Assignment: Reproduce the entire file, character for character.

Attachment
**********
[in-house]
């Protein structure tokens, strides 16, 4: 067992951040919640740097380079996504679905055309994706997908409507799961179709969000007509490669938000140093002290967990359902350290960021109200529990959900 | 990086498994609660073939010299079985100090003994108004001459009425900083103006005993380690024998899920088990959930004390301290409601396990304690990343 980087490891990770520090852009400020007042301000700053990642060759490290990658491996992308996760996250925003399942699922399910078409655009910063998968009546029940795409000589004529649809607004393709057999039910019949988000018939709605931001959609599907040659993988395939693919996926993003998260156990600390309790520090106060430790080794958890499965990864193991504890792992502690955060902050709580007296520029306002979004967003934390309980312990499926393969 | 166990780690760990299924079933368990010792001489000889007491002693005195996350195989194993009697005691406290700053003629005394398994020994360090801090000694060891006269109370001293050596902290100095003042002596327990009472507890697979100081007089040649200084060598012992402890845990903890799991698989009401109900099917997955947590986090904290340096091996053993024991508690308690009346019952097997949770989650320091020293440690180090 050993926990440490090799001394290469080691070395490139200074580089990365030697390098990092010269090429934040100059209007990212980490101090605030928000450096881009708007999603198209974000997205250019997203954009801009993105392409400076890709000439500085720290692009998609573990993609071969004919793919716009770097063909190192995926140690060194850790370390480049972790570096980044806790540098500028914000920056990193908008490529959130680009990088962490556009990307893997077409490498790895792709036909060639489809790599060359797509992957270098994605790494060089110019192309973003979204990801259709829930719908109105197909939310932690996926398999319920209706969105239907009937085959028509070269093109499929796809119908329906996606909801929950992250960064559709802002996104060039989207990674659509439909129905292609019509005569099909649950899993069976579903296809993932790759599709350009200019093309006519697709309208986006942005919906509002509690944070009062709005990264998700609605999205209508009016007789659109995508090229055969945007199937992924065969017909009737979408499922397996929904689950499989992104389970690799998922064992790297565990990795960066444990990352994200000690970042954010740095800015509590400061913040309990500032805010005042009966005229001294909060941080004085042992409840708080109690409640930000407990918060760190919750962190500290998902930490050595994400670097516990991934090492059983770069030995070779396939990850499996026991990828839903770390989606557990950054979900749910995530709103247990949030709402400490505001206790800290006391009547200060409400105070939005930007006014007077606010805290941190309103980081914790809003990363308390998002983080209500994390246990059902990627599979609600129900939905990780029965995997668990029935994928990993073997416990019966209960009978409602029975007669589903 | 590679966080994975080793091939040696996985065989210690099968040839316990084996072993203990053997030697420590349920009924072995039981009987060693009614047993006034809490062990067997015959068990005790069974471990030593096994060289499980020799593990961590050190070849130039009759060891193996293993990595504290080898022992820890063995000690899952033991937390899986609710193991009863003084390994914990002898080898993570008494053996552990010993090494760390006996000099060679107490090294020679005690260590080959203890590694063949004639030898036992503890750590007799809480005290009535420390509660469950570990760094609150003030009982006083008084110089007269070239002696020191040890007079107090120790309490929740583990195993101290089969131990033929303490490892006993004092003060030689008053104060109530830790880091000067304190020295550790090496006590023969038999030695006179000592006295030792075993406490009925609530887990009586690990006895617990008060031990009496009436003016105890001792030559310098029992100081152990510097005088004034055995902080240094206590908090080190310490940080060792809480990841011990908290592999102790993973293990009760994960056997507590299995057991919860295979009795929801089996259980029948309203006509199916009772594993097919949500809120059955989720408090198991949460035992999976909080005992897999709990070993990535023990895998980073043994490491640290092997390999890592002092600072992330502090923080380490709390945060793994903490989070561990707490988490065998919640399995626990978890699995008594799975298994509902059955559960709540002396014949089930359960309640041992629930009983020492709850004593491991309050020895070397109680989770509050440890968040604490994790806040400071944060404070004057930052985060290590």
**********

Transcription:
[in-house]
């Protein structure tokens, strides 16, 4: 067992951040919640740097380079996504679905055309994706997908409507799961179709969000007509490669938000140093002290967990359902350290960021109200529990959900 | 990086498994609660073939010299079985100090003994108004001459009425900083103006005993380690024998899920088990959930004390301290409601396990304690990343 980087490891990770520090852009400020007042301000700053990642060759490290990658491996992308996760996250925003399942699922399910078409655009910063998968009546029940795409000589004529649809607004393709057999039910019949988000018939709605931001959609599907040659993988395939693919996926993003998260156990600390309790520090106060430790080794958890499965990864193991504890792992502690955060902050709580007296520029306002979004967003934390309980312990499926393969 | 166990780690760990299924079933368990010792001489000889007491002693005195996350195989194993009697005691406290700053003629005394398994020994360090801090000694060891006269109370001293050596902290100095003042002596327990009472507890697979100081007089040649200084060598012992402890845990903890799991698989009401109900099917997955947590986090904290340096091996053993024991508690308690009346019952097997949770989650320091020293440690180090 050993926990440490090799001394290469080691070395490139200074580089990365030697390098990092010269090429934040100059209007990212980490101090605030928000450096881009708007999603198209974000997205250019997203954009801009993105392409400076890709000439500085720290692009998609573990993609071969004919793919716009770097063909190192995926140690060194850790370390480049972790570096980044806790540098500028914000920056990193908008490529959130680009990088962490556009990307893997077409490498790895792709036909060639489809790599060359797509992957270098994605790494060089110019192309973003979204990801259709829930719908109105197909939310932690996926398999319920209706969105239907009937085959028509070269093109499929796809119908329906996606909801929950992250960064559709802002996104060039989207990674659509439909129905292609019509005569099909649950899993069976579903296809993932790759599709350009200019093309006519697709309208986006942005919906509002509690944070009062709005990264998700609605999205209508009016007789659109995508090229055969945007199937992924065969017909009737979408499922397996929904689950499989992104389970690799998922064992790297565990990795960066444990990352994200000690970042954010740095800015509590400061913040309990500032805010005042009966005229001294909060941080004085042992409840708080109690409640930000407990918060760190919750962190500290998902930490050595994400670097516990991934090492059983770069030995070779396939990850499996026991990828839903770390989606557990950054979900749910995530709103247990949030709402400490505001206790800290006391009547200060409400105070939005930007006014007077606010805290941190309103980081914790809003990363308390998002983080209500994390246990059902990627599979609600129900939905990780029965995997668990029935994928990993073997416990019966209960009978409602029975007669589903 | 590679966080994975080793091939040696996985065989210690099968040839316990084996072993203990053997030697420590349920009924072995039981009987060693009614047993006034809490062990067997015959068990005790069974471990030593096994060289499980020799593990961590050190070849130039009759060891193996293993990595504290080898022992820890063995000690899952033991937390899986609710193991009863003084390994914990002898080898993570008494053996552990010993090494760390006996000099060679107490090294020679005690260590080959203890590694063949004639030898036992503890750590007799809480005290009535420390509660469950570990760094609150003030009982006083008084110089007269070239002696020191040890007079107090120790309490929740583990195993101290089969131990033929303490490892006993004092003060030689008053104060109530830790880091000067304190020295550790090496006590023969038999030695006179000592006295030792075993406490009925609530887990009586690990006895617990008060031990009496009436003016105890001792030559310098029992100081152990510097005088004034055995902080240094206590908090080190310490940080060792809480990841011990908290592999102790993973293990009760994960056997507590299995057991919860295979009795929801089996259980029948309203006509199916009772594993097919949500809120059955989720408090198991949460035992999976909080005992897999709990070993990535023990895998980073043994490491640290092997390999890592002092600072992330502090923080380490709390945060793994903490989070561990707490988490065998919640399995626990978890699995008594799975298994509902059955559960709540002396014949089930359960309640041992629930009983020492709850004593491991309050020895070397109680989770509050440890968040604490994790806040400071944060404070004057930052985060290590």